Contingent Capital, Tail Risk, and Debt-Induced Collapse
49 Pages Posted: 29 Nov 2013 Last revised: 18 Jun 2015
Date Written: March 2015
Contingent capital in the form of debt that converts to equity as a bank approaches financial distress offers a potential solution to the problem of banks that are too big to fail. This paper studies the design of contingent convertible bonds and their incentive effects in a structural model with endogenous default, debt rollover, and tail risk in the form of downward jumps in asset value. We show that once a firm issues contingent convertibles, the shareholders’ optimal bankruptcy boundary can be at one of two levels: a lower level with a lower default risk or a higher level at which default precedes conversion. An increase in the firm’s total debt load can move the firm from the first regime to the second, a phenomenon we call debt-induced collapse because it is accompanied by a sharp drop in equity value. We show that setting the contractual trigger for conversion sufficiently high avoids this hazard. With this condition in place, we investigate the effect of contingent capital and debt maturity on capital structure, debt overhang, and asset substitution. We also calibrate the model to past data on the largest U.S. bank holding companies to see what impact contingent convertible debt might have had under the conditions of the financial crisis.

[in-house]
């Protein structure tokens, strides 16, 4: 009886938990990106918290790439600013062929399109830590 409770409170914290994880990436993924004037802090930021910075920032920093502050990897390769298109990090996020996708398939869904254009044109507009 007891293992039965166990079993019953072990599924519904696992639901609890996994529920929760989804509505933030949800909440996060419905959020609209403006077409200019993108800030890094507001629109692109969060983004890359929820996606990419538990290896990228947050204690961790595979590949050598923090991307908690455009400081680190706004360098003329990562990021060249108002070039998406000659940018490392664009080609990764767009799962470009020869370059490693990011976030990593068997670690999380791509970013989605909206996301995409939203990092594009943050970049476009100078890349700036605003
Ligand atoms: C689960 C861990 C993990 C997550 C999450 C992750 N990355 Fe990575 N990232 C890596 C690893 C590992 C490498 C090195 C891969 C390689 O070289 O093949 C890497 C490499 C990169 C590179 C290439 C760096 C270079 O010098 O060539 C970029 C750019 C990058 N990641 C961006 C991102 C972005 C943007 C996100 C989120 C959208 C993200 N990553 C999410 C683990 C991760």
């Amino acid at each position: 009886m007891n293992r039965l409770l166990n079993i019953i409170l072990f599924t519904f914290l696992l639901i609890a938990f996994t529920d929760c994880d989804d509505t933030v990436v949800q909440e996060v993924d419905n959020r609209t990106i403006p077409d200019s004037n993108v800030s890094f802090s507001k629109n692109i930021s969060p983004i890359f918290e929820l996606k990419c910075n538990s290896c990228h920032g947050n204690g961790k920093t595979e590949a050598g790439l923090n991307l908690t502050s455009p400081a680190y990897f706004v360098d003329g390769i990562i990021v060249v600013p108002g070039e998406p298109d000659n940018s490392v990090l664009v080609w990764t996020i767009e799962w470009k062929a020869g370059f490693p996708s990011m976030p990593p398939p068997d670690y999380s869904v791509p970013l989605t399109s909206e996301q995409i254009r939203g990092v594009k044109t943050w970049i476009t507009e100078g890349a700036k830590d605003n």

Keywords: Contingent convertible debt, bail-in debt, capital structure, too big to fail
JEL Classification: G12, G13, G32
Suggested Citation: Suggested Citation